Roy Forbes

About Roy Forbes

When the new millennium arrived, Roy Forbes had already spent almost three decades in the music business, sharing his skills as a guitarist, singer, and even a requested songwriter. He has also been known to step out of the front spotlight at times to work as a producer. Forbes began his career in the early '70s. Within a few years he had recorded a number of singles and albums, all under his childhood nickname, Bim. He went on to perform under his real name and with the group UHF. Along the way he did a little bit in a number of styles, from rock to country, to tunes for children. By the '90s his music could be found on both television mini-series and long-running shows like Sesame Street. Roy Forbes was born in Dawson Creek, British Columbia, in 1953. He grew up in a home filled with sisters, lacking any brothers to even the odds a little. When he was just out of his teens, Forbes left family and friends behind and moved to Vancouver with little more than his big dreams of being a music artist. His first successes came faster than many would have guessed. In 1975, working under the Casino Records label and going by the name Bim, he completed work on a debut album, Kid Full of Dreams. It was followed a year later by the sophomore Raincheck on Misery. When not recording, Forbes kept busy touring, performing festivals, and whatever gigs he could land. He continued recording and touring under his nickname into the early '80s. In 1985 he finally switched to his real name for several albums, including The Human Kind and New Songs for an Old Celebration. A few years later he joined forces with Bill Henderson and Shari Ulrich to form the threesome UHF, which put out a couple of self-titled albums. In 1995, Forbes pulled together a number of his early works and placed them on something of a "best of" album, titled Almost Overnight. Some of the tunes he has recorded over the years are "Can't Catch Me," "Tough Time," "And Now You Want My Love," "Sweet Shameless Hours," "Tiny Island," "For So Long," and "The Damage That We Do." ~ Charlotte Dillon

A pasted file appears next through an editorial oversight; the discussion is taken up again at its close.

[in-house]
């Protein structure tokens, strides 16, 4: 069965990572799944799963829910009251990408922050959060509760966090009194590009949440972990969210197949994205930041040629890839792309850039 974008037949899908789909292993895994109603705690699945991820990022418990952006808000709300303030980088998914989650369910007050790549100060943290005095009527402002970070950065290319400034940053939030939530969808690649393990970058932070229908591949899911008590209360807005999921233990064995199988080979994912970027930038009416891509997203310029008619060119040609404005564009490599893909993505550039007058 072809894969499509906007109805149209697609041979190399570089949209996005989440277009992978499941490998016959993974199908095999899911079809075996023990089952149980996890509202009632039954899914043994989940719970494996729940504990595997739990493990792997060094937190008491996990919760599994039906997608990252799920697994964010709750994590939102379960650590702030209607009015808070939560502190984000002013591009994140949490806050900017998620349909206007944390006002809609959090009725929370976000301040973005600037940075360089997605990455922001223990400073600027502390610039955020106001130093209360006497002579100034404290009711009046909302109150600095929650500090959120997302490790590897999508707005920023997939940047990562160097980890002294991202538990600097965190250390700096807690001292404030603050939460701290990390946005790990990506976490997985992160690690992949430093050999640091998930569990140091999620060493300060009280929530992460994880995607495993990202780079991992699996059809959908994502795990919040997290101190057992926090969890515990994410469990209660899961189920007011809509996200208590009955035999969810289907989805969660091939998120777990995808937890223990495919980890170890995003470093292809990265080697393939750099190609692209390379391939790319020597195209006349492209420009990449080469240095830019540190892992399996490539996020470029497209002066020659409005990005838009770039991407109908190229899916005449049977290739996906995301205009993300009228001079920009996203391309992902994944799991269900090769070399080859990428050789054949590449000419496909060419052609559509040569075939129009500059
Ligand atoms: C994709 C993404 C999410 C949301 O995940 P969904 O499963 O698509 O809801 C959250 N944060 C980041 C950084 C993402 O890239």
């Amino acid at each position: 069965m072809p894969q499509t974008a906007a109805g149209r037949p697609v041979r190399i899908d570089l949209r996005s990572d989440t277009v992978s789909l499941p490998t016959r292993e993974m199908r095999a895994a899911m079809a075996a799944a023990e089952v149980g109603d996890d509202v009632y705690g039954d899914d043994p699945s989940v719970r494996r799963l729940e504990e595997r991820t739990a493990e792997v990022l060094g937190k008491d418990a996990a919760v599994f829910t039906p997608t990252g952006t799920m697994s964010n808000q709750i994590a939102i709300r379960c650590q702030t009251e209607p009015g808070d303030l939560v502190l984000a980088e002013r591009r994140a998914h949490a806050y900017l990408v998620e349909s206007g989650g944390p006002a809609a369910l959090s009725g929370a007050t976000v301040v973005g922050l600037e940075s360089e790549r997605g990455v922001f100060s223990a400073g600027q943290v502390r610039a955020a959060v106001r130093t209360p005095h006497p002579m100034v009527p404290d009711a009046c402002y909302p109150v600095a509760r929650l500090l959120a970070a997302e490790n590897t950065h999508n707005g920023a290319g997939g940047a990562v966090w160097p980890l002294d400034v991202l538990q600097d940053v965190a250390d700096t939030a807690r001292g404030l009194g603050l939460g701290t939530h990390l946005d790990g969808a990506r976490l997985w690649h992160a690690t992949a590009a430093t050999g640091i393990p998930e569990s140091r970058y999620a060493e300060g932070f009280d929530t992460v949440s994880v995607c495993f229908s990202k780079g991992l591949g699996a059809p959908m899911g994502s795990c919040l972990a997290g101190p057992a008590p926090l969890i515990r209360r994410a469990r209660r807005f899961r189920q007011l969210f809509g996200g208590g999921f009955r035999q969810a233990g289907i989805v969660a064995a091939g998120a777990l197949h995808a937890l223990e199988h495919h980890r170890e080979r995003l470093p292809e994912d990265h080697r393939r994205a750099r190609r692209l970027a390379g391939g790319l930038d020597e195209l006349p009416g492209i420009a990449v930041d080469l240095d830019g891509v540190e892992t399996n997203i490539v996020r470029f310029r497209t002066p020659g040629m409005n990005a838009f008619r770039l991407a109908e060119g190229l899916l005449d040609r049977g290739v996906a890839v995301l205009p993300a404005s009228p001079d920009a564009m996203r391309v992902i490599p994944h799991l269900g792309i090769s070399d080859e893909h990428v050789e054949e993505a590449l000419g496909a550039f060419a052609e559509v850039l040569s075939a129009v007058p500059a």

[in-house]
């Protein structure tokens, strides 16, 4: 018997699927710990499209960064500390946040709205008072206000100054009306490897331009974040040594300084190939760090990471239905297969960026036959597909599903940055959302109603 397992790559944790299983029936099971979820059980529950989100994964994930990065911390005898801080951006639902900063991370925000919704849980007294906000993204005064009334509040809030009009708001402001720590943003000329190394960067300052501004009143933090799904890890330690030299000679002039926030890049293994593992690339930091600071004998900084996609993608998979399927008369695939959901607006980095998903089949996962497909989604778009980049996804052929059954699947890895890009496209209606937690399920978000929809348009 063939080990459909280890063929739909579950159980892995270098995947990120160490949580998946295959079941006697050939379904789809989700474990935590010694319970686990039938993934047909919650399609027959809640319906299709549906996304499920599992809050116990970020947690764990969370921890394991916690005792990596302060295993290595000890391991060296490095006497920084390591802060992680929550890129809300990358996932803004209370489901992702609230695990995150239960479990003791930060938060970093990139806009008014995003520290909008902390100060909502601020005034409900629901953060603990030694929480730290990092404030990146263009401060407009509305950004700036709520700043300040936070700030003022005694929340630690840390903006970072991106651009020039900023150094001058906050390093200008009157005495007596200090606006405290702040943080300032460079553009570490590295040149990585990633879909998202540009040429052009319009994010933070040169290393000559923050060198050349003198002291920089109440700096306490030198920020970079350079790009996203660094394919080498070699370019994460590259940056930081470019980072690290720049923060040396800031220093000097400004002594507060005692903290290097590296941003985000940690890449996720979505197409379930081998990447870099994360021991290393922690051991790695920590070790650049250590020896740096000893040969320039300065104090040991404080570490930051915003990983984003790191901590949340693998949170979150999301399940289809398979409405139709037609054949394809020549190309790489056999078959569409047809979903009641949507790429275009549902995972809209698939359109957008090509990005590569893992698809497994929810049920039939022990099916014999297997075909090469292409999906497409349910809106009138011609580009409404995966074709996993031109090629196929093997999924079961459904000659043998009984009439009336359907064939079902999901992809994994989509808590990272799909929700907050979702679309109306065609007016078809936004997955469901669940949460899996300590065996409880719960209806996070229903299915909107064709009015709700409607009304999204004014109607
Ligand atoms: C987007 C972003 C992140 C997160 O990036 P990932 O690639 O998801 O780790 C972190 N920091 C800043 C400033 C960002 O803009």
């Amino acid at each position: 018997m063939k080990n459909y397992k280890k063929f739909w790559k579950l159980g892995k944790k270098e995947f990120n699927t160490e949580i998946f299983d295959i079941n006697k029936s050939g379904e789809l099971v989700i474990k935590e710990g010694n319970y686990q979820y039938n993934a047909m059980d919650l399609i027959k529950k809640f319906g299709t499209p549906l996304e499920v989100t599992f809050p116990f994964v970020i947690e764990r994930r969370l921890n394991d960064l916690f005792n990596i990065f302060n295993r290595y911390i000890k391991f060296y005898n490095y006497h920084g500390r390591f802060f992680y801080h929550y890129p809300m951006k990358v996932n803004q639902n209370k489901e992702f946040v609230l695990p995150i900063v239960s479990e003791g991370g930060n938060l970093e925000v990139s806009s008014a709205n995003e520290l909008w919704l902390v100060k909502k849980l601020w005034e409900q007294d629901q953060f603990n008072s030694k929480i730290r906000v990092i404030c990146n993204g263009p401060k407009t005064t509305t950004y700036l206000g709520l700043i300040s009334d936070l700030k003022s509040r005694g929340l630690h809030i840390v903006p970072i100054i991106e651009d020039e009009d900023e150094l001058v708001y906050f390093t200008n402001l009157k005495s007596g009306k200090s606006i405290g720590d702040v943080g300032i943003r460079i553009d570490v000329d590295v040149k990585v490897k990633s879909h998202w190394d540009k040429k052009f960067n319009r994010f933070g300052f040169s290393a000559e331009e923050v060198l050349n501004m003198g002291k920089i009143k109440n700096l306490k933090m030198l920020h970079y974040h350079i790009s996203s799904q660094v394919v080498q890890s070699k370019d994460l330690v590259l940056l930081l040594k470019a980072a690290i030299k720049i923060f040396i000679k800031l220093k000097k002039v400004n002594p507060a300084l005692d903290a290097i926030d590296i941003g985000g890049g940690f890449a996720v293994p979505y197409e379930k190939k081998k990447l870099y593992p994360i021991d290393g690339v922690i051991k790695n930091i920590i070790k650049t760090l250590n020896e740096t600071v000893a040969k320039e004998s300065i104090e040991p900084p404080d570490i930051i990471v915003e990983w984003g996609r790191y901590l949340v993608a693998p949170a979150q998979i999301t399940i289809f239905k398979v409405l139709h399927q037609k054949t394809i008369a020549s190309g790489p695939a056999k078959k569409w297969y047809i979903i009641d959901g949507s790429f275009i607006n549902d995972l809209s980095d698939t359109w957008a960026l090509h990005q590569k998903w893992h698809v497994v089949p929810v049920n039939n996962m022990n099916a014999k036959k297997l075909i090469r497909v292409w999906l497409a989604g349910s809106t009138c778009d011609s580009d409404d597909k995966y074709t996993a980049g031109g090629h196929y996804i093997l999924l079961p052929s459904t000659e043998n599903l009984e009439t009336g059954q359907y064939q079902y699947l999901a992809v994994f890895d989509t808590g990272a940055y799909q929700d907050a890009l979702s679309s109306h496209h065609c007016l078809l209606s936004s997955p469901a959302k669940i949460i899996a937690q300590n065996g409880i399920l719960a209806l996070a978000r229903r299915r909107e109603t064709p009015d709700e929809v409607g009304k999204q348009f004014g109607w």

London, Enlgand
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